Protesters rally in Gloucester city centre in opposition to controversial Universal Credit roll-out
From Gloucestershire Live: Protesters were out in force in Gloucester city centre on Saturday as part of a ‘national day of action’ in opposition to Universal Credit, the controversial new benefits system that will be rolled-out across Gloucestershire in February.
The protest was organised by the local Unite branch, part of Britain’s biggest union, and saw campaigners deliver soapbox speeches outside the Guildhall on Eastgate Street.
Sue Powell, a Unite Community Activist said ‘the effect of Universal Credit will be felt for years to come’.
She said: “Universal Credit is a failed system. Seven million households will be affected by the introduction of Universal Credit, including over one million low paid or part-time workers, as well as the growing number of self-employed.
“It is estimated that cuts to universal credit will put an additional one million children into poverty. Food banks in areas where Universal Credit has been introduced report a 30% increase compared with 12% in areas that have not yet experienced the full Universal Credit roll-out.
“People on zero-hour contracts or insecure contracts who have unstable incomes will face difficulties claiming Universal Credit and this could plunge them into debt despite them being employed.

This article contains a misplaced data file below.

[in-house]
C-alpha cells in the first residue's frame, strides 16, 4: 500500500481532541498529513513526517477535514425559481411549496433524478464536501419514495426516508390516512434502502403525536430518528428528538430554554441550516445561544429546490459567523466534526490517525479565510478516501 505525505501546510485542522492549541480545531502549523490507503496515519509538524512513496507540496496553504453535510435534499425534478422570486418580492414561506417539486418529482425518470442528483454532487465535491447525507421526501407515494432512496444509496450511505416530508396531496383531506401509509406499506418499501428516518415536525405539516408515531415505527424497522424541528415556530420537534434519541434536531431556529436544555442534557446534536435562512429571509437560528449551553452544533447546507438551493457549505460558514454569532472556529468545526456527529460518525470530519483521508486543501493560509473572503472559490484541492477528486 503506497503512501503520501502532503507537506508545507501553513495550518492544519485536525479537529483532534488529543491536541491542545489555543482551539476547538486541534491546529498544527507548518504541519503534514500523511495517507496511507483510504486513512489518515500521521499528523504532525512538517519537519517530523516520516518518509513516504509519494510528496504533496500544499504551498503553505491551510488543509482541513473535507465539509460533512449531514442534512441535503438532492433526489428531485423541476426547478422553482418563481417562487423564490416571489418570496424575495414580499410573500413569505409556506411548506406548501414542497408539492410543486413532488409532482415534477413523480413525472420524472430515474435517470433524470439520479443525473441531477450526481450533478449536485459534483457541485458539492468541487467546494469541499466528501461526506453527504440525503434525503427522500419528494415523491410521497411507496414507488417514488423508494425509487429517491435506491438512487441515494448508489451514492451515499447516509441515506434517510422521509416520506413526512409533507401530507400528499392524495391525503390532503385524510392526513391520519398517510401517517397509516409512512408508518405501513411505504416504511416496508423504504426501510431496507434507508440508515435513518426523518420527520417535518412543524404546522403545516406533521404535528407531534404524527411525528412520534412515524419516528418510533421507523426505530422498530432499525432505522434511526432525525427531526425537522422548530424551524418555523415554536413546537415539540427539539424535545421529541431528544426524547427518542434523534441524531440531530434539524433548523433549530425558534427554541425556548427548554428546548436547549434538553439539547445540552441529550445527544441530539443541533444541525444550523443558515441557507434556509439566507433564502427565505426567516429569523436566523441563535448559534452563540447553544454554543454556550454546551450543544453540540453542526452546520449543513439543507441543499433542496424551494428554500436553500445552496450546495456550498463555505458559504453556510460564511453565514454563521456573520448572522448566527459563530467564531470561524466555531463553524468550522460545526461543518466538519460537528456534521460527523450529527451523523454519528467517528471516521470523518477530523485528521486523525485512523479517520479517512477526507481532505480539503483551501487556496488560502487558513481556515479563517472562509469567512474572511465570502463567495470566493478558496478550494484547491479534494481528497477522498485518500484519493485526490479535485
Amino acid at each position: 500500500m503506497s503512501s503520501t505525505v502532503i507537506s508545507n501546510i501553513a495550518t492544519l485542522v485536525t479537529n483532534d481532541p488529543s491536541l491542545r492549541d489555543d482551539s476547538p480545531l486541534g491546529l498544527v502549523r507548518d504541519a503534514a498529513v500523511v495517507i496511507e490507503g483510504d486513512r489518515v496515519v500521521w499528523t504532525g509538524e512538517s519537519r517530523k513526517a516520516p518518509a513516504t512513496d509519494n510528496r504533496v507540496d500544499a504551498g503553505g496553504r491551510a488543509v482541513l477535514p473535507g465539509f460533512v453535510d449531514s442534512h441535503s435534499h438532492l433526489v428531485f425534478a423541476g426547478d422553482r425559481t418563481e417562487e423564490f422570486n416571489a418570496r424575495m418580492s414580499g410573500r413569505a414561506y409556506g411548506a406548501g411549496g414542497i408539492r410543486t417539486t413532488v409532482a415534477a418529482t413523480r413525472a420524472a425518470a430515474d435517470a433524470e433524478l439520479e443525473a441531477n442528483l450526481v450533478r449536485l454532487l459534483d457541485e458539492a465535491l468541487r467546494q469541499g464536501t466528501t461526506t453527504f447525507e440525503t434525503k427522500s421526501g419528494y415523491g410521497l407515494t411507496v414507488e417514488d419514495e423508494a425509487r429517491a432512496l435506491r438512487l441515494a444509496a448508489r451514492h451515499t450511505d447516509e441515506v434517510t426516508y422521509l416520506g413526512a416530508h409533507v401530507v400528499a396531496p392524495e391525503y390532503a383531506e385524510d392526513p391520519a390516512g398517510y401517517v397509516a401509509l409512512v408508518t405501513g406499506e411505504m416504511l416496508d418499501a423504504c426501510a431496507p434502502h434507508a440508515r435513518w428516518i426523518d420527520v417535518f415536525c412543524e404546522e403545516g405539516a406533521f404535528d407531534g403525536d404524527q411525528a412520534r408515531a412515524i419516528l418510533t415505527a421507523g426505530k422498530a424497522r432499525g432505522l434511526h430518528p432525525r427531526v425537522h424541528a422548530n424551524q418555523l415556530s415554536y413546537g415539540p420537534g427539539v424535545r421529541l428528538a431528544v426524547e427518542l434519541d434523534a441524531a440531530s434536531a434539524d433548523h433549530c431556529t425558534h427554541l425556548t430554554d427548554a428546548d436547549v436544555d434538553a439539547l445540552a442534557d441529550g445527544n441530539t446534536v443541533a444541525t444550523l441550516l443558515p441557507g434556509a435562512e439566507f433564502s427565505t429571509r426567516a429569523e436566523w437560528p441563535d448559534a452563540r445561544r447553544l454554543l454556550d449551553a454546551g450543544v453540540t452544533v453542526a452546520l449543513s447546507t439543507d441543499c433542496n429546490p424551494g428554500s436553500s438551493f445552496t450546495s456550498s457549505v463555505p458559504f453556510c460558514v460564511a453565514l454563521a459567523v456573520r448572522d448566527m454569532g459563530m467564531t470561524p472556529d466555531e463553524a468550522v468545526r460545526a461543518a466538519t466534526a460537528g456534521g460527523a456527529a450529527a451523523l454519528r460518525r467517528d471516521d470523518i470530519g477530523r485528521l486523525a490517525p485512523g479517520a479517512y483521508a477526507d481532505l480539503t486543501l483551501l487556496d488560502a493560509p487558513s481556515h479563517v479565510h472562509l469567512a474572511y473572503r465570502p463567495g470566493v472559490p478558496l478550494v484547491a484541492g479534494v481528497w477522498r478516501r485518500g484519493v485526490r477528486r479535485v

The people who devised Universal Credit say it’s simpler, fairer and encourages people to work but the evidence shows that people who are in receipt of Universal Credit are faced with uncertainty and are under constant pressure because they don’t know how much money they are going to receive from one month to the next.
“Because people are forced to wait six weeks for payment, the threat of eviction from their homes is a constant worry because they can slip into arrears through no fault of their own.”
Dominic, who travelled from the Forest of Dean to attend today’s protest, said: “We’re here today because we think the way the government has introduced Universal Credit lacks humanity and compassion.
“It’s important that we speak out against Universal Credit because it’s another example of the Conservative government’s attack on the poor and vulnerable.
“The divide between the rich and poor is now greater than during Victorian times. I’ve spoken to people today who have said they’re not interested in the problems posed by Universal Credit because it doesn’t concern them.
“What they must remember is that they may be employed now but you never know where you’re going to be six months from now. These are uncertain times and we have to think about how we would cope if we were suddenly put in the position were we were forced to rely on Universal Credit.”